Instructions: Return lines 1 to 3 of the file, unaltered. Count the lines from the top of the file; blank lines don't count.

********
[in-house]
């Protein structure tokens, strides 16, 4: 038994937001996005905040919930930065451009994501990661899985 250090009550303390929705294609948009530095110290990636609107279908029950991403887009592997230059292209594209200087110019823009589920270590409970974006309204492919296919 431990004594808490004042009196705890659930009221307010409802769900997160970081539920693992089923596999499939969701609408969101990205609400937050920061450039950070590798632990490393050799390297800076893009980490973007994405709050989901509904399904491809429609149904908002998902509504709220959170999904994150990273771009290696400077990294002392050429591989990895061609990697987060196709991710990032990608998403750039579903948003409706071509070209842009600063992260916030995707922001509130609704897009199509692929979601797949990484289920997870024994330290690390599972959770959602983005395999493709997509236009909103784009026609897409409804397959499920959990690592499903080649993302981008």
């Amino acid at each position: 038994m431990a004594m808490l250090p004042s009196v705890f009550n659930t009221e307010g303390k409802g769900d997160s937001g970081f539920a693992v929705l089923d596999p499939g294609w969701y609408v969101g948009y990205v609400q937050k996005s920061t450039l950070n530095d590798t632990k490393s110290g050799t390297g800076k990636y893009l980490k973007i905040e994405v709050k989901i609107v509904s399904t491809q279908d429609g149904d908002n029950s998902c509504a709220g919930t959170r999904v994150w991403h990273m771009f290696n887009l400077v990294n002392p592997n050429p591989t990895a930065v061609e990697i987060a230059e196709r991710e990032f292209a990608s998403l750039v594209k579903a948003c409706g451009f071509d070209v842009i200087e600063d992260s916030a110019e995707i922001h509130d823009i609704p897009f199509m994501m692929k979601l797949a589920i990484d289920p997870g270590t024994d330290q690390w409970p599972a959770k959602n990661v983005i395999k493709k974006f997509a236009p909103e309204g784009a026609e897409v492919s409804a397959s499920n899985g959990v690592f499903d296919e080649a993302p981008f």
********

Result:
[in-house]
């Protein structure tokens, strides 16, 4: 038994937001996005905040919930930065451009994501990661899985 250090009550303390929705294609948009530095110290990636609107279908029950991403887009592997230059292209594209200087110019823009589920270590409970974006309204492919296919 431990004594808490004042009196705890659930009221307010409802769900997160970081539920693992089923596999499939969701609408969101990205609400937050920061450039950070590798632990490393050799390297800076893009980490973007994405709050989901509904399904491809429609149904908002998902509504709220959170999904994150990273771009290696400077990294002392050429591989990895061609990697987060196709991710990032990608998403750039579903948003409706071509070209842009600063992260916030995707922001509130609704897009199509692929979601797949990484289920997870024994330290690390599972959770959602983005395999493709997509236009909103784009026609897409409804397959499920959990690592499903080649993302981008």
């Amino acid at each position: 038994m431990a004594m808490l250090p004042s009196v705890f009550n659930t009221e307010g303390k409802g769900d997160s937001g970081f539920a693992v929705l089923d596999p499939g294609w969701y609408v969101g948009y990205v609400q937050k996005s920061t450039l950070n530095d590798t632990k490393s110290g050799t390297g800076k990636y893009l980490k973007i905040e994405v709050k989901i609107v509904s399904t491809q279908d429609g149904d908002n029950s998902c509504a709220g919930t959170r999904v994150w991403h990273m771009f290696n887009l400077v990294n002392p592997n050429p591989t990895a930065v061609e990697i987060a230059e196709r991710e990032f292209a990608s998403l750039v594209k579903a948003c409706g451009f071509d070209v842009i200087e600063d992260s916030a110019e995707i922001h509130d823009i609704p897009f199509m994501m692929k979601l797949a589920i990484d289920p997870g270590t024994d330290q690390w409970p599972a959770k959602n990661v983005i395999k493709k974006f997509a236009p909103e309204g784009a026609e897409v492919s409804a397959s499920n899985g959990v690592f499903d296919e080649a993302p981008f």